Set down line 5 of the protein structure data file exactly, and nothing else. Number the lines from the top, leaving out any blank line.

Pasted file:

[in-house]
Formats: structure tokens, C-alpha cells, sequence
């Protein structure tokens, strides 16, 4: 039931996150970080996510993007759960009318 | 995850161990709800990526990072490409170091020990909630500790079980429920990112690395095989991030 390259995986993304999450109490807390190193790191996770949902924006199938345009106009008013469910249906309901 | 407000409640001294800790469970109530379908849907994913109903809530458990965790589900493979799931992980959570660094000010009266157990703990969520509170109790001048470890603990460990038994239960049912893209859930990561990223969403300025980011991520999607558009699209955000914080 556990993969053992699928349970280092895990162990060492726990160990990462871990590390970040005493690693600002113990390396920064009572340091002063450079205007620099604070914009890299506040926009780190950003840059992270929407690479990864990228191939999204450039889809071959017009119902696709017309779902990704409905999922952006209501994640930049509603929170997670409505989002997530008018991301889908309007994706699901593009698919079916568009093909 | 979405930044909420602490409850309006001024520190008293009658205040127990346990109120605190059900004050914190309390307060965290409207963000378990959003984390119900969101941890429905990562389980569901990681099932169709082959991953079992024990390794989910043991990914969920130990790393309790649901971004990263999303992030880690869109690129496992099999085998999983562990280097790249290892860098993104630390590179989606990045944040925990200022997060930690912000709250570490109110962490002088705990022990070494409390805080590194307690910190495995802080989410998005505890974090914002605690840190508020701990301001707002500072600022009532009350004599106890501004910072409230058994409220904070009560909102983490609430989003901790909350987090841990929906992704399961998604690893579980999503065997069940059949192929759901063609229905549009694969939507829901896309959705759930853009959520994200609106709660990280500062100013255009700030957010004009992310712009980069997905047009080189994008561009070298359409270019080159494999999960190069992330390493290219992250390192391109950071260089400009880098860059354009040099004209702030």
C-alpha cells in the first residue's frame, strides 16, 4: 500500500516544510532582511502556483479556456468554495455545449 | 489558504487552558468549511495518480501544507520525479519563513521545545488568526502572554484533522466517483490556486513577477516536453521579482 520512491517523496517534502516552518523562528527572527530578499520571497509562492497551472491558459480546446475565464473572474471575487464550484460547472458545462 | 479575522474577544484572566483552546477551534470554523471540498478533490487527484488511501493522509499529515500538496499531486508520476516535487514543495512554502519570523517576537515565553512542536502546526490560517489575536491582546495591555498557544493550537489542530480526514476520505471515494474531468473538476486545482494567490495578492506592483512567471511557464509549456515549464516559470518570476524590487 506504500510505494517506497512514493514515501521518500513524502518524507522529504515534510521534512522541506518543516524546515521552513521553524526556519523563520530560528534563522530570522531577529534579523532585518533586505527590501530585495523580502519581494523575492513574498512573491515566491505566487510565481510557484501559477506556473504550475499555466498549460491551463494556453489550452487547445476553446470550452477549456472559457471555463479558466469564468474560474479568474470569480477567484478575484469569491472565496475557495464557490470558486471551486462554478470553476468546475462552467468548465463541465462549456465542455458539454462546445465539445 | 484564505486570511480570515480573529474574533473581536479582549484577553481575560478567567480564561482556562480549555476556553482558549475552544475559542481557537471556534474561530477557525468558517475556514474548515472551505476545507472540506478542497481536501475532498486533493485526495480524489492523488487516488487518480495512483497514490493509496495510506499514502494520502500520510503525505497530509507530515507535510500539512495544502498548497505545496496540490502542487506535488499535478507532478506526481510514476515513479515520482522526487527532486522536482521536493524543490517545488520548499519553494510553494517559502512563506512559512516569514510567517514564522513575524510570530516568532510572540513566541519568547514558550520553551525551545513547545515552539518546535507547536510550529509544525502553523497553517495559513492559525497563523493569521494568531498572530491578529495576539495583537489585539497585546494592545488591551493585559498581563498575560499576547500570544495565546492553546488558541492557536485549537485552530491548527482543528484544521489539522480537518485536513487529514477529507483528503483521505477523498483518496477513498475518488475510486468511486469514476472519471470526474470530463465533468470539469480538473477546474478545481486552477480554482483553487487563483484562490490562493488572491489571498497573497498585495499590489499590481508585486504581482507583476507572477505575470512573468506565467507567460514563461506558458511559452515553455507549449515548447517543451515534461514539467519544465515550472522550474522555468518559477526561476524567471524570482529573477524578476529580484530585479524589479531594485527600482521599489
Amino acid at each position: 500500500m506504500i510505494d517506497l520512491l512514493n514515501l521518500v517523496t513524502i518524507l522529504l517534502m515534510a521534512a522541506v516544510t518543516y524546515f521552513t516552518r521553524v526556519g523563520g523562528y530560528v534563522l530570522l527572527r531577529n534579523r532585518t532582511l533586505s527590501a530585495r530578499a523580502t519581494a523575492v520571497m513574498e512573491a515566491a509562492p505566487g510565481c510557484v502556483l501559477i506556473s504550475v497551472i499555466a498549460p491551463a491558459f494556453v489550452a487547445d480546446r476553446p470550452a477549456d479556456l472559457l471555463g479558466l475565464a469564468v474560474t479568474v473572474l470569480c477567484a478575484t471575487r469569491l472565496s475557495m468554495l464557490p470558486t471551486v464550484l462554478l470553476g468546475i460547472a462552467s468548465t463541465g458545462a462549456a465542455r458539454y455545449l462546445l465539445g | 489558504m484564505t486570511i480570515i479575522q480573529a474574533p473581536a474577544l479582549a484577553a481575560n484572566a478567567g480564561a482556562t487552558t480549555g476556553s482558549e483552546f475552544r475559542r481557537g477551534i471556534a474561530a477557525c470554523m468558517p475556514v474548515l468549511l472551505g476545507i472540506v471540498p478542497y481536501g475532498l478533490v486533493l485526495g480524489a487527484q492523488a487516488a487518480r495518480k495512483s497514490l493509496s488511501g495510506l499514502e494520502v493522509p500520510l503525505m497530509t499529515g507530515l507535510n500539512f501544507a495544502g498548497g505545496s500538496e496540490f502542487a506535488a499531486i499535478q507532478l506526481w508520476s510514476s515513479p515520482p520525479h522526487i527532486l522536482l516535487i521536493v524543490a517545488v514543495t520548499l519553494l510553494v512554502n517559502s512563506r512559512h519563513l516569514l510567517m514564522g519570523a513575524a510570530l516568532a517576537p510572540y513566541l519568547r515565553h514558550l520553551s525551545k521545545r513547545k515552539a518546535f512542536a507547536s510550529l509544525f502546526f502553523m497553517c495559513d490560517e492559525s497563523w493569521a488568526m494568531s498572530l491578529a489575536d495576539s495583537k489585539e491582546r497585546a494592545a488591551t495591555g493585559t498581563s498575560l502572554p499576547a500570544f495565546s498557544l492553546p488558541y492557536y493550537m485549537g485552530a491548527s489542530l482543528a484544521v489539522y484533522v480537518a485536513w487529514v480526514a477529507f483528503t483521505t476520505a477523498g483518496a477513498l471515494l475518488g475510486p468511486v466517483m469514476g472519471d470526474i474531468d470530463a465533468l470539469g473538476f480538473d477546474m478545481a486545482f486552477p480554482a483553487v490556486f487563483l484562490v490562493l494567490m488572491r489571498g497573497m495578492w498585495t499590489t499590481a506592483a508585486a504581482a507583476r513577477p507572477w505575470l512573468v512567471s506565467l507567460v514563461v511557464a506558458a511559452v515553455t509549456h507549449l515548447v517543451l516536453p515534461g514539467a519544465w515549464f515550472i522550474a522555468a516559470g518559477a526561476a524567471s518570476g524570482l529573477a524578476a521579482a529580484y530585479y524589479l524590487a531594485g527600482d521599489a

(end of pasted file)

Amino acid at each position: 500500500m506504500i510505494d517506497l520512491l512514493n514515501l521518500v517523496t513524502i518524507l522529504l517534502m515534510a521534512a522541506v516544510t518543516y524546515f521552513t516552518r521553524v526556519g523563520g523562528y530560528v534563522l530570522l527572527r531577529n534579523r532585518t532582511l533586505s527590501a530585495r530578499a523580502t519581494a523575492v520571497m513574498e512573491a515566491a509562492p505566487g510565481c510557484v502556483l501559477i506556473s504550475v497551472i499555466a498549460p491551463a491558459f494556453v489550452a487547445d480546446r476553446p470550452a477549456d479556456l472559457l471555463g479558466l475565464a469564468v474560474t479568474v473572474l470569480c477567484a478575484t471575487r469569491l472565496s475557495m468554495l464557490p470558486t471551486v464550484l462554478l470553476g468546475i460547472a462552467s468548465t463541465g458545462a462549456a465542455r458539454y455545449l462546445l465539445g | 489558504m484564505t486570511i480570515i479575522q480573529a474574533p473581536a474577544l479582549a484577553a481575560n484572566a478567567g480564561a482556562t487552558t480549555g476556553s482558549e483552546f475552544r475559542r481557537g477551534i471556534a474561530a477557525c470554523m468558517p475556514v474548515l468549511l472551505g476545507i472540506v471540498p478542497y481536501g475532498l478533490v486533493l485526495g480524489a487527484q492523488a487516488a487518480r495518480k495512483s497514490l493509496s488511501g495510506l499514502e494520502v493522509p500520510l503525505m497530509t499529515g507530515l507535510n500539512f501544507a495544502g498548497g505545496s500538496e496540490f502542487a506535488a499531486i499535478q507532478l506526481w508520476s510514476s515513479p515520482p520525479h522526487i527532486l522536482l516535487i521536493v524543490a517545488v514543495t520548499l519553494l510553494v512554502n517559502s512563506r512559512h519563513l516569514l510567517m514564522g519570523a513575524a510570530l516568532a517576537p510572540y513566541l519568547r515565553h514558550l520553551s525551545k521545545r513547545k515552539a518546535f512542536a507547536s510550529l509544525f502546526f502553523m497553517c495559513d490560517e492559525s497563523w493569521a488568526m494568531s498572530l491578529a489575536d495576539s495583537k489585539e491582546r497585546a494592545a488591551t495591555g493585559t498581563s498575560l502572554p499576547a500570544f495565546s498557544l492553546p488558541y492557536y493550537m485549537g485552530a491548527s489542530l482543528a484544521v489539522y484533522v480537518a485536513w487529514v480526514a477529507f483528503t483521505t476520505a477523498g483518496a477513498l471515494l475518488g475510486p468511486v466517483m469514476g472519471d470526474i474531468d470530463a465533468l470539469g473538476f480538473d477546474m478545481a486545482f486552477p480554482a483553487v490556486f487563483l484562490v490562493l494567490m488572491r489571498g497573497m495578492w498585495t499590489t499590481a506592483a508585486a504581482a507583476r513577477p507572477w505575470l512573468v512567471s506565467l507567460v514563461v511557464a506558458a511559452v515553455t509549456h507549449l515548447v517543451l516536453p515534461g514539467a519544465w515549464f515550472i522550474a522555468a516559470g518559477a526561476a524567471s518570476g524570482l529573477a524578476a521579482a529580484y530585479y524589479l524590487a531594485g527600482d521599489a